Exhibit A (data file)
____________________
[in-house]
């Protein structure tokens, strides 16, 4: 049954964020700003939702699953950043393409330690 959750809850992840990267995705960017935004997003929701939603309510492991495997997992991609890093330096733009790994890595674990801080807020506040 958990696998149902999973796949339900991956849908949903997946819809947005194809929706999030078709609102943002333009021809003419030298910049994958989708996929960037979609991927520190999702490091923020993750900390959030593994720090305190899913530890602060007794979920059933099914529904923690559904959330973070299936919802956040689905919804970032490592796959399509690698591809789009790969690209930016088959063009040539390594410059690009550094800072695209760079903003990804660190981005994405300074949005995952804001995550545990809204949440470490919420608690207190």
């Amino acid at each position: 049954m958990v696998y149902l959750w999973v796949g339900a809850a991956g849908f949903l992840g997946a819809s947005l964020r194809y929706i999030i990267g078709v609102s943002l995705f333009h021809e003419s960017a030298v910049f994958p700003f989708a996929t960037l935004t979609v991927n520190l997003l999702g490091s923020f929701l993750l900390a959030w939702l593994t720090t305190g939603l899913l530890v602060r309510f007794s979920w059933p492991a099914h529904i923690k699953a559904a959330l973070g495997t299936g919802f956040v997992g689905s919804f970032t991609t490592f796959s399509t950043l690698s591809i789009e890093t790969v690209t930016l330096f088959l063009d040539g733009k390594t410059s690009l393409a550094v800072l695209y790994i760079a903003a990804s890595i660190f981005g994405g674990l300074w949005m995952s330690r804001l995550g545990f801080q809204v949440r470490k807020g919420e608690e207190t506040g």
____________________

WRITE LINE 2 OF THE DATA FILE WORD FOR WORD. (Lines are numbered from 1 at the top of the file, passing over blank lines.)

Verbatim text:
């Protein structure tokens, strides 16, 4: 049954964020700003939702699953950043393409330690 959750809850992840990267995705960017935004997003929701939603309510492991495997997992991609890093330096733009790994890595674990801080807020506040 958990696998149902999973796949339900991956849908949903997946819809947005194809929706999030078709609102943002333009021809003419030298910049994958989708996929960037979609991927520190999702490091923020993750900390959030593994720090305190899913530890602060007794979920059933099914529904923690559904959330973070299936919802956040689905919804970032490592796959399509690698591809789009790969690209930016088959063009040539390594410059690009550094800072695209760079903003990804660190981005994405300074949005995952804001995550545990809204949440470490919420608690207190």